Risk Assesment from Scout’s Woodbadge Course?
So I’m about to take the Scouts Canada Woodbadge course to be a Beavers Leader and they asked us to do some reading before the course and to my surprise, they have a section all about Risk Assesment, I guess it is common knowledge:
What is risk assessment? It’s a systematic process to consider and evaluate risk that may
be present when engaging in an activity. (Webster’s dictionary defines risk as the chance
of injury, damage or loss.) The fact that an activity carries some risk in itself is not
necessarily bad, as it can motivate us to try something exciting (being away from home
and sleeping in a tent in the middle of a forest can be, for a ten year old, risky and
rewarding). From an operational standpoint, the key to many great activities is the feeling
of perceived risk when the actual outcome is controlled and the likelihood of an injury is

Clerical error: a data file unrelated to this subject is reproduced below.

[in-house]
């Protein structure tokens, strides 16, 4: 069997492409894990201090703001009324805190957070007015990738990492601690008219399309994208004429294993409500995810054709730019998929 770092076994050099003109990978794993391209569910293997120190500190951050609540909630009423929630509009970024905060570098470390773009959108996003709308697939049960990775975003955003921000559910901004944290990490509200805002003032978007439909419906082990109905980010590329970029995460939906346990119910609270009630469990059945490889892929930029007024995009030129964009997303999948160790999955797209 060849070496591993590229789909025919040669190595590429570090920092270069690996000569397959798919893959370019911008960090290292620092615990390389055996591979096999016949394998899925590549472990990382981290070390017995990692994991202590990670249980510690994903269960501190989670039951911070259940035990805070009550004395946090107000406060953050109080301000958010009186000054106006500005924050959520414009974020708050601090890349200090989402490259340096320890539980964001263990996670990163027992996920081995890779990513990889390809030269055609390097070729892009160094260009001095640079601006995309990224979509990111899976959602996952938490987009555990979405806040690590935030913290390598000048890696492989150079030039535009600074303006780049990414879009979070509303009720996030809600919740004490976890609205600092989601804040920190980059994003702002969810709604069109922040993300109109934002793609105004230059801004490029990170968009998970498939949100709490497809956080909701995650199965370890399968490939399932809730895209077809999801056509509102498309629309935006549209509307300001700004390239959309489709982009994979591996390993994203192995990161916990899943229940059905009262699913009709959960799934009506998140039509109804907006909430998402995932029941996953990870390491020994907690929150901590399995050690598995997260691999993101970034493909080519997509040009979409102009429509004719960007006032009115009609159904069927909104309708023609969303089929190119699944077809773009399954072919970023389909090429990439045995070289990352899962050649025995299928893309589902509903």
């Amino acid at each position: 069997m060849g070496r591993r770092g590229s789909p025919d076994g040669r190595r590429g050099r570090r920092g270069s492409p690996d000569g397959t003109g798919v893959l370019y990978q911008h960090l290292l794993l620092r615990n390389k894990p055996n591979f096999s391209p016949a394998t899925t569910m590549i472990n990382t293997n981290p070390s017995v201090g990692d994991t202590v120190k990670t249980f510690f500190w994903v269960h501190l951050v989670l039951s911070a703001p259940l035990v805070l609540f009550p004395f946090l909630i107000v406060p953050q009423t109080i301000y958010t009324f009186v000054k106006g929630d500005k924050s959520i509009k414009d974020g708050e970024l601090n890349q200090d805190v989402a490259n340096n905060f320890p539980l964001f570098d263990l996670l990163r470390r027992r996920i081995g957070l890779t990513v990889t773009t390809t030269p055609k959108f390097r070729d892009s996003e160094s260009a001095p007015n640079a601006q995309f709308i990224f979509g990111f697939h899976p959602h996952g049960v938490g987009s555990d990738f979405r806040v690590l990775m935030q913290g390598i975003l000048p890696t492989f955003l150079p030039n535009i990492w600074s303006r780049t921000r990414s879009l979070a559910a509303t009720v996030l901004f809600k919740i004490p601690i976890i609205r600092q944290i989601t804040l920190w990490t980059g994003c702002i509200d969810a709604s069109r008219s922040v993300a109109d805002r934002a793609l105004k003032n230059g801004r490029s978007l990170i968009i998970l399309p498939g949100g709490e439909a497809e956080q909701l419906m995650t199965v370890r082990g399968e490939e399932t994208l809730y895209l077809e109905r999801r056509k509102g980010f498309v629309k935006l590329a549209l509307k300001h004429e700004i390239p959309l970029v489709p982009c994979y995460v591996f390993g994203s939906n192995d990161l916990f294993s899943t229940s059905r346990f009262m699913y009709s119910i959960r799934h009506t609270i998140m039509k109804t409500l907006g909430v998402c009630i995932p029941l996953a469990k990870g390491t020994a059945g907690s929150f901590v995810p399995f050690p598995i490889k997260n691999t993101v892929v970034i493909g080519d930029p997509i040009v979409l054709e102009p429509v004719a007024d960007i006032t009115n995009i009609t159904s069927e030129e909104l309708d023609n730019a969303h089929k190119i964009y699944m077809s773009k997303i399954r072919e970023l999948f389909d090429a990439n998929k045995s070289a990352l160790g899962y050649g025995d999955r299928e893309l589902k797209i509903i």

As you plan and conduct your evening meetings and participate in outdoor activities
away from your meeting place, such as hikes and overnight events, the leadership team
needs to assess how to be prepared for the activity. A great way to think through how to
assess risk is this statement: Leaders and participants are: in the right place, at the right
time, with the right people and with the right equipment.
When you identify a risk, here is a useful formula:
probability of risk x consequences = level of risk
A fall during an activity such as rock climbing can have very serious consequences.
The probability of that occurring with the appropriate knowledge/training and equipment
is remote (this is an example of the right people and the right equipment). Whereas with
an activity such as paintball, the probability of an eye injury is high, the consequences are
high, and the outcome is not favorable (this is in part a reason why paintball is not an
acceptable Scouting activity).